Quality & Grades of Eggs
All eggs sold at grocery stores must meet strict standards. Only those of high quality reach the consumer. Eggs must be checked for interior quality by candling, a process where eggs are passed over a strong light to show the shell and interior.
Changes in Quality Over Time
Eggs must be stored in the refrigerator to maintain Grade A quality. Eggs kept at room temperature deteriorate as much in a day as they do in a week under refrigeration.
As an egg ages:
- The AIR CELL becomes larger
- The YOLK becomes flatter, larger and breaks more easily
- The THICK WHITE becomes thin and watery
Eggs sold at grocery stores in Alberta are primarily Grade A eggs.When examined at the grading station, Grade A eggs must meet the following requirements:
- Thick white
- Round, well centered yolk
- Small air cell (less than 5 mm deep)
- Clean, uncracked shell with normal shape
Look for this symbol on egg cartons as your guarantee of top quality.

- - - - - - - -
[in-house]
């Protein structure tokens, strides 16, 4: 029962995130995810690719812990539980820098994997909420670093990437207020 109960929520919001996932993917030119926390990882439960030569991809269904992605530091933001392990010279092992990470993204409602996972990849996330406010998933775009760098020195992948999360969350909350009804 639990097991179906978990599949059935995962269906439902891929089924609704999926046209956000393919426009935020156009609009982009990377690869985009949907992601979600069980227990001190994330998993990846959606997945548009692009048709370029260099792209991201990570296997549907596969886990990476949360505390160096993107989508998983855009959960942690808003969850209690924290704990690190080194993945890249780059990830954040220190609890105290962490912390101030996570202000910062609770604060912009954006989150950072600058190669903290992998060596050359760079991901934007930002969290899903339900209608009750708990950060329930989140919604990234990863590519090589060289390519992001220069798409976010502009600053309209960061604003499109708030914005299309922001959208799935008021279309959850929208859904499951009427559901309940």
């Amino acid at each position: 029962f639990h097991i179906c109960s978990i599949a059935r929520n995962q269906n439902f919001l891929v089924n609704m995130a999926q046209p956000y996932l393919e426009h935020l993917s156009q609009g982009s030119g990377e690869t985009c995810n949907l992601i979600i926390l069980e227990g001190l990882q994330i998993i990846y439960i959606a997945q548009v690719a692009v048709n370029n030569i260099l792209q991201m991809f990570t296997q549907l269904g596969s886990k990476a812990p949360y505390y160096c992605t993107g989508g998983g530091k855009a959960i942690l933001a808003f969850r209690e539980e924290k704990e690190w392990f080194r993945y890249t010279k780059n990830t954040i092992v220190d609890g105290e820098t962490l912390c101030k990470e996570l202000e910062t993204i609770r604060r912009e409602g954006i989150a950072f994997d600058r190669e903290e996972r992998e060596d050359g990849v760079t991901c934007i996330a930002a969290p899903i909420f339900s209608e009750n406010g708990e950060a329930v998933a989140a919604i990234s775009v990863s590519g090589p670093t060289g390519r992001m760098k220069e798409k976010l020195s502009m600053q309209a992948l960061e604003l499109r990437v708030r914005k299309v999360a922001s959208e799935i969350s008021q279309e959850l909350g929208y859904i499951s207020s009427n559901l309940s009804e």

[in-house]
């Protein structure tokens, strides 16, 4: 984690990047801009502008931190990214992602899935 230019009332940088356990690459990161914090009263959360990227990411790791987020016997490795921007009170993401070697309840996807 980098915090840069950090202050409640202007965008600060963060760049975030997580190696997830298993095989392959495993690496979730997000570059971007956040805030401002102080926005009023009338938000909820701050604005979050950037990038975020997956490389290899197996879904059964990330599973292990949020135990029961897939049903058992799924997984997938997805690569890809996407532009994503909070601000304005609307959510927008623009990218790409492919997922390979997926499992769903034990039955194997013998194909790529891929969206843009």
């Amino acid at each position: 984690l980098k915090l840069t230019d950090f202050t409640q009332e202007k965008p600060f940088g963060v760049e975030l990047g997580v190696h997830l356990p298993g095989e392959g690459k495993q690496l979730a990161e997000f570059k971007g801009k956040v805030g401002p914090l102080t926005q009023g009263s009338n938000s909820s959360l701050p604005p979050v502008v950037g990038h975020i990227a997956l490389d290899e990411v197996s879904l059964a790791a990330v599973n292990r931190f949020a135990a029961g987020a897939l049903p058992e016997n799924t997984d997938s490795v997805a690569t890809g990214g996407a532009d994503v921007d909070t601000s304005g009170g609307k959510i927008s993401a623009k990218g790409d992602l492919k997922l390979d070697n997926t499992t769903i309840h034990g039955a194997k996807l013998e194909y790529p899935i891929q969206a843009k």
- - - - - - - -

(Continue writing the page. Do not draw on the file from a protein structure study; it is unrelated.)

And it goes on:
Canada Grade A Egg Weights
|Jumbo|| At least 70 grams
|| At least 63 grams
|Large|| At least 56 grams
|Medium|| At least 49 grams
|Small|| At least 42 grams
|| Less than 42 grams
- These eggs are mostly used for commercial baking or go to hospitals, restaurants, etc. Very few are sold at retail stores.
- Yolk is slightly flattened; white is thinner.
- Shell is un-cracked and may have a rough texture; and/or be slightly soiled and stained.
- The lowest egg grade, these are used in the production of processed egg products only. They are not sold in grocery stores.
- Yolk is flattened and may be oblong in shape; white is thin and watery.
- Shell may be cracked and/or stained.